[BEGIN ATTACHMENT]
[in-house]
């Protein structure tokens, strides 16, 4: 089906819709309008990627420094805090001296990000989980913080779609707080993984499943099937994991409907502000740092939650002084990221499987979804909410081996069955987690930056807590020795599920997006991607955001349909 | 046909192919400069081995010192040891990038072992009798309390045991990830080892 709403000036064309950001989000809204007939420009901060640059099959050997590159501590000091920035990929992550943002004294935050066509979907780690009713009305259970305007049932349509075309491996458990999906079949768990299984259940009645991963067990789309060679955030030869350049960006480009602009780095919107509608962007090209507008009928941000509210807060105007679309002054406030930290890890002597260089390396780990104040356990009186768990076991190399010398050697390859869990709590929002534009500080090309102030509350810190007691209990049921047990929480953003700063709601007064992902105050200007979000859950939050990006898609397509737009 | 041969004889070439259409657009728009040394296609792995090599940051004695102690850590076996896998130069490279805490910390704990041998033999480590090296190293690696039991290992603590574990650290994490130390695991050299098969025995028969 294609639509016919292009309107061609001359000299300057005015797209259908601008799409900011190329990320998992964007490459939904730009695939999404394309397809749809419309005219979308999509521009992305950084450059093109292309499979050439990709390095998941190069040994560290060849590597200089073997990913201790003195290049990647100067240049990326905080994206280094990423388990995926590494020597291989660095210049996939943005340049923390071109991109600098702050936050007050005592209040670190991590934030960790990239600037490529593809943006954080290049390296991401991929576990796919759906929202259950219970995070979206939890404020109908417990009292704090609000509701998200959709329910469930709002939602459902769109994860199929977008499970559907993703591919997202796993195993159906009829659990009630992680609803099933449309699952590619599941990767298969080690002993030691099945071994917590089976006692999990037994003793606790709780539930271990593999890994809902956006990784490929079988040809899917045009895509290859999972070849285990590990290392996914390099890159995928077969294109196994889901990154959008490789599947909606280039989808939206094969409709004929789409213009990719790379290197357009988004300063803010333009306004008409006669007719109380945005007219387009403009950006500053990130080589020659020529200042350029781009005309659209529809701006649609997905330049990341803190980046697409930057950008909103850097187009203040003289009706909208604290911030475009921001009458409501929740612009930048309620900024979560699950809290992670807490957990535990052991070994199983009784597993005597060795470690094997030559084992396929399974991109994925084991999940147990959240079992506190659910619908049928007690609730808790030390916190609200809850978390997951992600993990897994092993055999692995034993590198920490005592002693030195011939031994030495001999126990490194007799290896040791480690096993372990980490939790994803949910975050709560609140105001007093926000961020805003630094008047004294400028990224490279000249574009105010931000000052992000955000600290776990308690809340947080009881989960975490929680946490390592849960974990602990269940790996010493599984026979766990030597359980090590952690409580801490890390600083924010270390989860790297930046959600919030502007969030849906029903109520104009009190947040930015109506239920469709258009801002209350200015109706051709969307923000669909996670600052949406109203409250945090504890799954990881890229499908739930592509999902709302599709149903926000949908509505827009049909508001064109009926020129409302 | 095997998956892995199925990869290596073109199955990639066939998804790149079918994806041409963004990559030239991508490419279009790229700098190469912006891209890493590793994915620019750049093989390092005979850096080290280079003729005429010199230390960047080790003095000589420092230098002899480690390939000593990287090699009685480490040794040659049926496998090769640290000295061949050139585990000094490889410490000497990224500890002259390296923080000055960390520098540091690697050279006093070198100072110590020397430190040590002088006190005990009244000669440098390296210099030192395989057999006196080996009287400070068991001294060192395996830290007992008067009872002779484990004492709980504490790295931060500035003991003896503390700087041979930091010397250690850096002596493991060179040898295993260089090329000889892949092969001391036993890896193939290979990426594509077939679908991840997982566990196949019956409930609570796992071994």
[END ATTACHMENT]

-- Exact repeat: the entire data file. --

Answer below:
[in-house]
């Protein structure tokens, strides 16, 4: 089906819709309008990627420094805090001296990000989980913080779609707080993984499943099937994991409907502000740092939650002084990221499987979804909410081996069955987690930056807590020795599920997006991607955001349909 | 046909192919400069081995010192040891990038072992009798309390045991990830080892 709403000036064309950001989000809204007939420009901060640059099959050997590159501590000091920035990929992550943002004294935050066509979907780690009713009305259970305007049932349509075309491996458990999906079949768990299984259940009645991963067990789309060679955030030869350049960006480009602009780095919107509608962007090209507008009928941000509210807060105007679309002054406030930290890890002597260089390396780990104040356990009186768990076991190399010398050697390859869990709590929002534009500080090309102030509350810190007691209990049921047990929480953003700063709601007064992902105050200007979000859950939050990006898609397509737009 | 041969004889070439259409657009728009040394296609792995090599940051004695102690850590076996896998130069490279805490910390704990041998033999480590090296190293690696039991290992603590574990650290994490130390695991050299098969025995028969 294609639509016919292009309107061609001359000299300057005015797209259908601008799409900011190329990320998992964007490459939904730009695939999404394309397809749809419309005219979308999509521009992305950084450059093109292309499979050439990709390095998941190069040994560290060849590597200089073997990913201790003195290049990647100067240049990326905080994206280094990423388990995926590494020597291989660095210049996939943005340049923390071109991109600098702050936050007050005592209040670190991590934030960790990239600037490529593809943006954080290049390296991401991929576990796919759906929202259950219970995070979206939890404020109908417990009292704090609000509701998200959709329910469930709002939602459902769109994860199929977008499970559907993703591919997202796993195993159906009829659990009630992680609803099933449309699952590619599941990767298969080690002993030691099945071994917590089976006692999990037994003793606790709780539930271990593999890994809902956006990784490929079988040809899917045009895509290859999972070849285990590990290392996914390099890159995928077969294109196994889901990154959008490789599947909606280039989808939206094969409709004929789409213009990719790379290197357009988004300063803010333009306004008409006669007719109380945005007219387009403009950006500053990130080589020659020529200042350029781009005309659209529809701006649609997905330049990341803190980046697409930057950008909103850097187009203040003289009706909208604290911030475009921001009458409501929740612009930048309620900024979560699950809290992670807490957990535990052991070994199983009784597993005597060795470690094997030559084992396929399974991109994925084991999940147990959240079992506190659910619908049928007690609730808790030390916190609200809850978390997951992600993990897994092993055999692995034993590198920490005592002693030195011939031994030495001999126990490194007799290896040791480690096993372990980490939790994803949910975050709560609140105001007093926000961020805003630094008047004294400028990224490279000249574009105010931000000052992000955000600290776990308690809340947080009881989960975490929680946490390592849960974990602990269940790996010493599984026979766990030597359980090590952690409580801490890390600083924010270390989860790297930046959600919030502007969030849906029903109520104009009190947040930015109506239920469709258009801002209350200015109706051709969307923000669909996670600052949406109203409250945090504890799954990881890229499908739930592509999902709302599709149903926000949908509505827009049909508001064109009926020129409302 | 095997998956892995199925990869290596073109199955990639066939998804790149079918994806041409963004990559030239991508490419279009790229700098190469912006891209890493590793994915620019750049093989390092005979850096080290280079003729005429010199230390960047080790003095000589420092230098002899480690390939000593990287090699009685480490040794040659049926496998090769640290000295061949050139585990000094490889410490000497990224500890002259390296923080000055960390520098540091690697050279006093070198100072110590020397430190040590002088006190005990009244000669440098390296210099030192395989057999006196080996009287400070068991001294060192395996830290007992008067009872002779484990004492709980504490790295931060500035003991003896503390700087041979930091010397250690850096002596493991060179040898295993260089090329000889892949092969001391036993890896193939290979990426594509077939679908991840997982566990196949019956409930609570796992071994």